The general equation of an ellipse centered at the origin is:
Expand w.r.t x and y:
An horizontal line has equation y=k. Either it intersects with the ellipse in two points, or it intersects in only one point (it's tangent), or it doesn't intersect at all. We find the intersection by solving the trinomial (in x):
There is only one intersection when the discriminant is zero, hence you want to find k such that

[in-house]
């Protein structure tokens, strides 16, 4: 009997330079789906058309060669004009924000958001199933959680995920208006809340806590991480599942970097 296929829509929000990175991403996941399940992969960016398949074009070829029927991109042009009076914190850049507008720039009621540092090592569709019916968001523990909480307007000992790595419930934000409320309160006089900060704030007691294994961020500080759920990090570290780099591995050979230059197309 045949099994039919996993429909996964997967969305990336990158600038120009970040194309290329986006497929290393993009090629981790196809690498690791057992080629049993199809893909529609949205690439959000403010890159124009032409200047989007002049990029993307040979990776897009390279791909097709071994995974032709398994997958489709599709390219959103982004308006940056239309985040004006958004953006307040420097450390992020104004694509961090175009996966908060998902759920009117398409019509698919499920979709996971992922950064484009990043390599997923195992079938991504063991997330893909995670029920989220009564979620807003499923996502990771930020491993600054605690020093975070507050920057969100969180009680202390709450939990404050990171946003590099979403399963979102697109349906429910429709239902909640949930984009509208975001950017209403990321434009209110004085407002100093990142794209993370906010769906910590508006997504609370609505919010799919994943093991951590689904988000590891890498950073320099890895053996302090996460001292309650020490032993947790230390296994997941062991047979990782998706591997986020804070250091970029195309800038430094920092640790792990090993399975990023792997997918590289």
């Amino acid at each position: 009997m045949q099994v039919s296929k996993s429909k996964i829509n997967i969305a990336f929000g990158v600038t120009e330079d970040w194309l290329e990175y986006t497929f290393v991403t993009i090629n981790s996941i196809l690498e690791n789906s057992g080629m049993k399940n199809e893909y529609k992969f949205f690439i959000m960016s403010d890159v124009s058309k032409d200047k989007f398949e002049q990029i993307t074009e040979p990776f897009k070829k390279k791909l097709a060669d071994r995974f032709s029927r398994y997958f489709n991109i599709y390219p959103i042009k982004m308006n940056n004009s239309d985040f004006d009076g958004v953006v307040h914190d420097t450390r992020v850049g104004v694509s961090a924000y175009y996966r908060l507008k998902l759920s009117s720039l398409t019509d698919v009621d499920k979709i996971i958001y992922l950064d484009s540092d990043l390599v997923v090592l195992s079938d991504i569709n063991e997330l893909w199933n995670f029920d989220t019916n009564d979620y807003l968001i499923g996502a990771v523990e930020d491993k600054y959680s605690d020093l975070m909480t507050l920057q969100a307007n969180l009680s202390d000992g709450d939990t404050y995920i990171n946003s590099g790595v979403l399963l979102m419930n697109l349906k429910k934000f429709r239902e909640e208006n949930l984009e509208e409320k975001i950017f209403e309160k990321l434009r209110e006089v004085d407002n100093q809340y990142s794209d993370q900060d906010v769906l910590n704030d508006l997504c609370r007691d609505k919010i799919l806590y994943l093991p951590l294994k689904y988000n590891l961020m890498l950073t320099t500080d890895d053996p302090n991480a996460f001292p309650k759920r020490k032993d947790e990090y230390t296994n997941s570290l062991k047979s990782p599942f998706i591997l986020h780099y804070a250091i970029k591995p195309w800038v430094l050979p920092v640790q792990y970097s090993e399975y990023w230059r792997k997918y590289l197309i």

Expand and simplify:
The positive k is the maximum value of y, the negative the minimum value. By symmetry of the ellipse, they are opposite.
The extreme values of x can be found the same way, using a vertical line x=l. The same computation will lead to
The positive l is the maximum value of x, the negative the minimum value. Again, by symmetry of the ellipse, they are opposite.
The expressions found are not defined when ad=bc, but then the two squares in the original equation are proportional and the conic is degenerate (the equation leads to two parallel lines).